The sequence of Aghdam’s activities emerged Wednesday as police continued gathering information about the attacker and her motives.

Agents with the Bureau of Alcohol, Tobacco, Firearms and Explosives searched two Southern California homes where Aghdam had lived. Spokeswoman Ginger Colbrun would not confirm the locations but reporters saw agents entering homes in the communities of Menifee, southeast of Los Angeles, and 4S Ranch, north of San Diego.

Aghdam was a “really good person” and had no history of mental illness, said a woman named Leila who identified herself as an aunt as she entered the family home in Menifee. She did not give her last name.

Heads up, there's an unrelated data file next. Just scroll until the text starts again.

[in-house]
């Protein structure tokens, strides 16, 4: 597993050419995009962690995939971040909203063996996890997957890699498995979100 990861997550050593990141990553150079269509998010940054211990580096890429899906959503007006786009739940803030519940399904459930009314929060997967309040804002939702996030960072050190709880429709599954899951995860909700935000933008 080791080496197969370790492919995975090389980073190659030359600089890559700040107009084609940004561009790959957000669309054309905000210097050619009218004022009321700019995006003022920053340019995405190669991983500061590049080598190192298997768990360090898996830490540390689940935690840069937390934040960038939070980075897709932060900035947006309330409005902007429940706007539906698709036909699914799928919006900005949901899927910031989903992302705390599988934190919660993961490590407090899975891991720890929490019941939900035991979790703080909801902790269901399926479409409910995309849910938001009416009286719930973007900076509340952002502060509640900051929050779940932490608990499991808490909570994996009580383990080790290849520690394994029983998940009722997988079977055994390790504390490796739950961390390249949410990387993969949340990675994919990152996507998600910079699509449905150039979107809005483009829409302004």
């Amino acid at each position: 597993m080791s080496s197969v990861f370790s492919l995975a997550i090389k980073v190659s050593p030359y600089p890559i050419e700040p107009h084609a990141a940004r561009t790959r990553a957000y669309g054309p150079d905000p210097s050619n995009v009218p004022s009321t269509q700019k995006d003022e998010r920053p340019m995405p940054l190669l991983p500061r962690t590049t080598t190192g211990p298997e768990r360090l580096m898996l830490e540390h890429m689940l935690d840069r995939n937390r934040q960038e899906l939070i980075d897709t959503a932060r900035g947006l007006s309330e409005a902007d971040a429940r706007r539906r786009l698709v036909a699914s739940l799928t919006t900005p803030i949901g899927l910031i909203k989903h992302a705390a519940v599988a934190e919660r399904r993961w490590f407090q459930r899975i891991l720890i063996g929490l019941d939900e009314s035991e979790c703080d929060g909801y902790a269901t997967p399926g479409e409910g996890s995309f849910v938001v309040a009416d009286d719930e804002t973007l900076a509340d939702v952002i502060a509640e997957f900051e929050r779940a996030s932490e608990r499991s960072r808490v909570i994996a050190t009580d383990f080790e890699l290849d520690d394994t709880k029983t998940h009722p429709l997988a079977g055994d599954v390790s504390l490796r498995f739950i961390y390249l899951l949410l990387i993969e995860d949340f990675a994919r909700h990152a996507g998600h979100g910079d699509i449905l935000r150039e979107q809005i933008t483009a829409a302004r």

The shooter’s family later distributed a statement outside the home saying it was “in absolute shock and can’t make sense of what has happened.”

“Although no words can describe our deep pain for this tragedy, our family would like to express their utmost regret, sorrow for what has happened to innocent victims,” the statement said.

Investigators do not believe Aghdam, who was in her late 30s, targeted anyone in particular, and there is no reason to believe she illegally obtained the semi-automatic 9mm pistol used in the shooting, San Bruno Police Chief Ed Barberini said.

Authorities are still trying to determine whether she got past security measures to enter YouTube headquarters, he said.

Two women wounded in the shooting were released Wednesday from a San Francisco hospital. The third victim, a 36-year-old man, was upgraded from critical to serious condition.